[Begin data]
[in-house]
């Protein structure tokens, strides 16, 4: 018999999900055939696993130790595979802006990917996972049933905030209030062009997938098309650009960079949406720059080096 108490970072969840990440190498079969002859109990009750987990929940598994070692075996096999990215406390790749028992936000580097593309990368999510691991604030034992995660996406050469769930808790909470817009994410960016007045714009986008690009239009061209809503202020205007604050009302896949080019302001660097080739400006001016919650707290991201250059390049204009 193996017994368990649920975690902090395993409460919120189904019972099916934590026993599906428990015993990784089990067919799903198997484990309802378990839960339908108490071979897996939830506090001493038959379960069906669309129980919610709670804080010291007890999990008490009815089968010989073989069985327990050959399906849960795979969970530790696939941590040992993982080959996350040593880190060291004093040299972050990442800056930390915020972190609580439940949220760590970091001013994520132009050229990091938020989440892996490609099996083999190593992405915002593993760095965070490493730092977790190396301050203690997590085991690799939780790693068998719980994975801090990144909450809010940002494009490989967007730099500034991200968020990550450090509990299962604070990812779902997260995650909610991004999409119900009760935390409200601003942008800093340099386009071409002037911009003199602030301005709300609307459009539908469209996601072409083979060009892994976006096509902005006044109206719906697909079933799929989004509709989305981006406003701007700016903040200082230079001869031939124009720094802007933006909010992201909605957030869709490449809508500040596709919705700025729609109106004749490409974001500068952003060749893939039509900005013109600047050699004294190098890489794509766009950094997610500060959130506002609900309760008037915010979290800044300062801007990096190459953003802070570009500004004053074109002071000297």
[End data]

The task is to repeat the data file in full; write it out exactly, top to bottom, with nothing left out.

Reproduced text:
[in-house]
């Protein structure tokens, strides 16, 4: 018999999900055939696993130790595979802006990917996972049933905030209030062009997938098309650009960079949406720059080096 108490970072969840990440190498079969002859109990009750987990929940598994070692075996096999990215406390790749028992936000580097593309990368999510691991604030034992995660996406050469769930808790909470817009994410960016007045714009986008690009239009061209809503202020205007604050009302896949080019302001660097080739400006001016919650707290991201250059390049204009 193996017994368990649920975690902090395993409460919120189904019972099916934590026993599906428990015993990784089990067919799903198997484990309802378990839960339908108490071979897996939830506090001493038959379960069906669309129980919610709670804080010291007890999990008490009815089968010989073989069985327990050959399906849960795979969970530790696939941590040992993982080959996350040593880190060291004093040299972050990442800056930390915020972190609580439940949220760590970091001013994520132009050229990091938020989440892996490609099996083999190593992405915002593993760095965070490493730092977790190396301050203690997590085991690799939780790693068998719980994975801090990144909450809010940002494009490989967007730099500034991200968020990550450090509990299962604070990812779902997260995650909610991004999409119900009760935390409200601003942008800093340099386009071409002037911009003199602030301005709300609307459009539908469209996601072409083979060009892994976006096509902005006044109206719906697909079933799929989004509709989305981006406003701007700016903040200082230079001869031939124009720094802007933006909010992201909605957030869709490449809508500040596709919705700025729609109106004749490409974001500068952003060749893939039509900005013109600047050699004294190098890489794509766009950094997610500060959130506002609900309760008037915010979290800044300062801007990096190459953003802070570009500004004053074109002071000297």